The needs of local farmers are always changing – needs are dependent on environmental factors as well as logistical, labor related, and revenue factors.
One thing I do notice is the need for farmers to continue to practice agricultural diversification. For example, an apple farm may not just grow apples, but may consider creating their own line of cider or hard cider. A potato farm may consider being a premier regional supplier for a local vodka brand and not just stay within conventional food-centric distribution channels. These new ventures for farmers attract the next generation of farming which has been challenging in recent years.
Our relationships with farms is a solid one, built on synergy and collaboration including: education relating to crop, quality, and yield and strict food safety protocols & long-lasting trusting partnerships. Most importantly, we look for a caring and understanding partnership aware of each other’s needs, challenges, and opportunities.
To accomplish that goal, we work closely with a number of government and local/State agriculture organizations including: Massachusetts Department of Agricultural Resources, North East Organic Farming Association, National Sustainable Agricultural Coalition and Farm to Institution New England.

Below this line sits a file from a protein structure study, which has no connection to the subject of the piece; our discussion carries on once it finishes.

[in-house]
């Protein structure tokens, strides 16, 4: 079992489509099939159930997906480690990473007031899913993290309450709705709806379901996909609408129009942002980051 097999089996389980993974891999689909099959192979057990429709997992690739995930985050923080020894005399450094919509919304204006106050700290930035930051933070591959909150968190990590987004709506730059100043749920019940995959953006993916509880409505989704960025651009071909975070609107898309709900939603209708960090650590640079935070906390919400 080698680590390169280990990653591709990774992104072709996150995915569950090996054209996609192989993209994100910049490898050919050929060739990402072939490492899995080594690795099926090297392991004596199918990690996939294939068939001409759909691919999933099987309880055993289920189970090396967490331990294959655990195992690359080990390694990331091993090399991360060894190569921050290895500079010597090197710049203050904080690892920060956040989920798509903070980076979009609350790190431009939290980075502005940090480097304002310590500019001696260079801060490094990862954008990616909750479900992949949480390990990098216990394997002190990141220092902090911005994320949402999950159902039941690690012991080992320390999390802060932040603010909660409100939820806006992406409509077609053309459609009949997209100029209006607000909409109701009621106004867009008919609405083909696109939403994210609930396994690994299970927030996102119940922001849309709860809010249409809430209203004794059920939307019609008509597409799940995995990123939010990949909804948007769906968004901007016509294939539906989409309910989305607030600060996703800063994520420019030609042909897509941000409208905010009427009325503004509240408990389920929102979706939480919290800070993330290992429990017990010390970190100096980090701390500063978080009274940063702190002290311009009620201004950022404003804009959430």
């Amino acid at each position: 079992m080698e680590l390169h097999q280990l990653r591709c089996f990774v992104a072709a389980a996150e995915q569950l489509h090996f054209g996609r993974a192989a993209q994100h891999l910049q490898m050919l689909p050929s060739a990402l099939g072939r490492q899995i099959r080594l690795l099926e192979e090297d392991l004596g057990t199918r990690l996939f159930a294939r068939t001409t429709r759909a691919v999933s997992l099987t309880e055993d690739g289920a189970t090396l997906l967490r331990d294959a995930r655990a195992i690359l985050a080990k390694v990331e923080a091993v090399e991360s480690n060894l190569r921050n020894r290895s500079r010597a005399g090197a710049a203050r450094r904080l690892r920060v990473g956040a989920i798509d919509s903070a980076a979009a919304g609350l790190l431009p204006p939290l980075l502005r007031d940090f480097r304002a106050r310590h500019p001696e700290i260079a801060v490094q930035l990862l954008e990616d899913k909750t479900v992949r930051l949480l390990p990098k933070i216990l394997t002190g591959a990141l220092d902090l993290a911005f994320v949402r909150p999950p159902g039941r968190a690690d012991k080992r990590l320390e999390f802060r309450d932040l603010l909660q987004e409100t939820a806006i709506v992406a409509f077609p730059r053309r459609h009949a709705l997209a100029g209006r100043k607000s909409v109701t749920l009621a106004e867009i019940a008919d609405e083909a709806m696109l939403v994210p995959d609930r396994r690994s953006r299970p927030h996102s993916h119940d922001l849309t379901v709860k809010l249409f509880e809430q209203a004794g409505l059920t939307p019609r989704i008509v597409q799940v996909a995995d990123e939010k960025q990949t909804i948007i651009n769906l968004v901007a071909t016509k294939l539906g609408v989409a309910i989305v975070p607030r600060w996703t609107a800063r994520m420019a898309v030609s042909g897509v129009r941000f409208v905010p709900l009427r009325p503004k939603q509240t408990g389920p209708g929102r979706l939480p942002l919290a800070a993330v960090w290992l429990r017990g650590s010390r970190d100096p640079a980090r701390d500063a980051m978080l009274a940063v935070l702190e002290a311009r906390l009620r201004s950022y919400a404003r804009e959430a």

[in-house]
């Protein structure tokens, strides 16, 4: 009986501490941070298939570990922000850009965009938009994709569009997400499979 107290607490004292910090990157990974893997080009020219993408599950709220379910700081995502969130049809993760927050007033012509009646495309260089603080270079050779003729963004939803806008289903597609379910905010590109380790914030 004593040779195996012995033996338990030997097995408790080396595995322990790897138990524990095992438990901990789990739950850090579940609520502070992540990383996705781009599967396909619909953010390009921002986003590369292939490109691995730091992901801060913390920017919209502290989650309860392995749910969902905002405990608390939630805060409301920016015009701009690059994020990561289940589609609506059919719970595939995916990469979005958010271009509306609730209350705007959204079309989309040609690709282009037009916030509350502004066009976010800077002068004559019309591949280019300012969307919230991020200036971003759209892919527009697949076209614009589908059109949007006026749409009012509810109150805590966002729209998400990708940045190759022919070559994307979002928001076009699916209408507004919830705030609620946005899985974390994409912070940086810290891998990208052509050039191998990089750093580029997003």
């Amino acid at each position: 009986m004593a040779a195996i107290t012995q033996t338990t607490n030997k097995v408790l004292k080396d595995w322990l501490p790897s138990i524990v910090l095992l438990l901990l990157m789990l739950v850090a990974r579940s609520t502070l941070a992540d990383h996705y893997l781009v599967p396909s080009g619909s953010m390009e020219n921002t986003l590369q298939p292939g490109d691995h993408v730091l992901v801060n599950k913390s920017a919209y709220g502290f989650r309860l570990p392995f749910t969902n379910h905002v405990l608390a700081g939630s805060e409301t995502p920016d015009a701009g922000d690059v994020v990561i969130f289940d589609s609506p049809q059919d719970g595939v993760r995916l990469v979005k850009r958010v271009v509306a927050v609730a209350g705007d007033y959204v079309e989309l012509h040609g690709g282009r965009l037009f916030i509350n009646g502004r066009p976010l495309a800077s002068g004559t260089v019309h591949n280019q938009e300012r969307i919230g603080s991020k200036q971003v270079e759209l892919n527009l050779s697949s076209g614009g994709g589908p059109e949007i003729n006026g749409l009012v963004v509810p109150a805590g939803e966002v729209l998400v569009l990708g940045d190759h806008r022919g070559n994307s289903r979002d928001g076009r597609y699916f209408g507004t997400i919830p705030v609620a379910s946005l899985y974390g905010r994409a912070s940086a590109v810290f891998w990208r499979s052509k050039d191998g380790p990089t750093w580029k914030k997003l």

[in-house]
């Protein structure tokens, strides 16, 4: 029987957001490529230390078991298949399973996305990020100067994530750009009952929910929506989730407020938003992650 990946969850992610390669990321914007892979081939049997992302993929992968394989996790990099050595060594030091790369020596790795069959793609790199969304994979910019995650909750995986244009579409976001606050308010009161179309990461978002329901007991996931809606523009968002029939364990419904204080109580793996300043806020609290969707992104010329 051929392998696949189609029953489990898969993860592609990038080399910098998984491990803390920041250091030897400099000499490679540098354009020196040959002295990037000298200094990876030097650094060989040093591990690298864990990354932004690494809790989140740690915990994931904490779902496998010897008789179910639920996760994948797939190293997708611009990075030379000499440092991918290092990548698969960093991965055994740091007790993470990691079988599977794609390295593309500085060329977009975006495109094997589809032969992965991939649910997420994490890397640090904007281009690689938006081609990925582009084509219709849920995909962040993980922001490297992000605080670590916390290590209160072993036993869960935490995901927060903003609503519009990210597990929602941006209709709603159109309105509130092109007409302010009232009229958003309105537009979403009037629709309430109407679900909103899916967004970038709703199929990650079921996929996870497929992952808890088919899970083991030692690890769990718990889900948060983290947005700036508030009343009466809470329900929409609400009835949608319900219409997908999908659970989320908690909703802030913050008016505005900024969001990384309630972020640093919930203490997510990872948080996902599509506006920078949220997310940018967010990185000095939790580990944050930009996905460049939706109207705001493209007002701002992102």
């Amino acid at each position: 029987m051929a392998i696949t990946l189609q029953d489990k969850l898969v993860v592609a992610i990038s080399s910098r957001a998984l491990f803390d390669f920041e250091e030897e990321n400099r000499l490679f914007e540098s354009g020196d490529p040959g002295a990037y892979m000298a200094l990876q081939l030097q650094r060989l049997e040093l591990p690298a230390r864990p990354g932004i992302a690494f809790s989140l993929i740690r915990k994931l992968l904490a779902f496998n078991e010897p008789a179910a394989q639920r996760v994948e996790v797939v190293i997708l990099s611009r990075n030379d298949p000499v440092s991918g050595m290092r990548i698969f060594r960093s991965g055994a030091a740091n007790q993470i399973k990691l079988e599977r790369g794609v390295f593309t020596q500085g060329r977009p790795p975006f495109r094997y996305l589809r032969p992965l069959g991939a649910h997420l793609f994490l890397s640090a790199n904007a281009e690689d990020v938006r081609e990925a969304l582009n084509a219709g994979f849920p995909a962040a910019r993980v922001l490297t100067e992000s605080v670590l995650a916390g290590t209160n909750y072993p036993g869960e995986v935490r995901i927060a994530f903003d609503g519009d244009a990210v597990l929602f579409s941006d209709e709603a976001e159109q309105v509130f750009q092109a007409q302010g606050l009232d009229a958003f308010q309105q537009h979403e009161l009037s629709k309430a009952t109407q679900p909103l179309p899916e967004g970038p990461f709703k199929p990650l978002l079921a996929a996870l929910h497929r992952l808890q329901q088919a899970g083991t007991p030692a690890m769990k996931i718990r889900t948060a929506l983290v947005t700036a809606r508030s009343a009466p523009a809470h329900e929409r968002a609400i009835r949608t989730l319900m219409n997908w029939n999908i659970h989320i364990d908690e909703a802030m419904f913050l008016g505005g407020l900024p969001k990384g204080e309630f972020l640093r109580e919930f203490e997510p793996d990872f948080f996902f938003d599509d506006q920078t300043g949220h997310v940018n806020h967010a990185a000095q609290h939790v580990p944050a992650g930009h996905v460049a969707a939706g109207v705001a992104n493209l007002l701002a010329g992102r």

As Farm to Table has grown, it has spawned a number of ancillary movements. Most recently, “Clean Eating” has emerged. Clean eating can mean a lot nowadays and in the simplest form, it means to eat product in its natural, unprocessed state. For produce specifically, it can relate to the crop being non-GMO, organically grown, and sustainably grown. When it comes to specialty foods, more specifically clean foods are foods without the use of artificial ingredients, such as artificial preservatives, flavors and colors.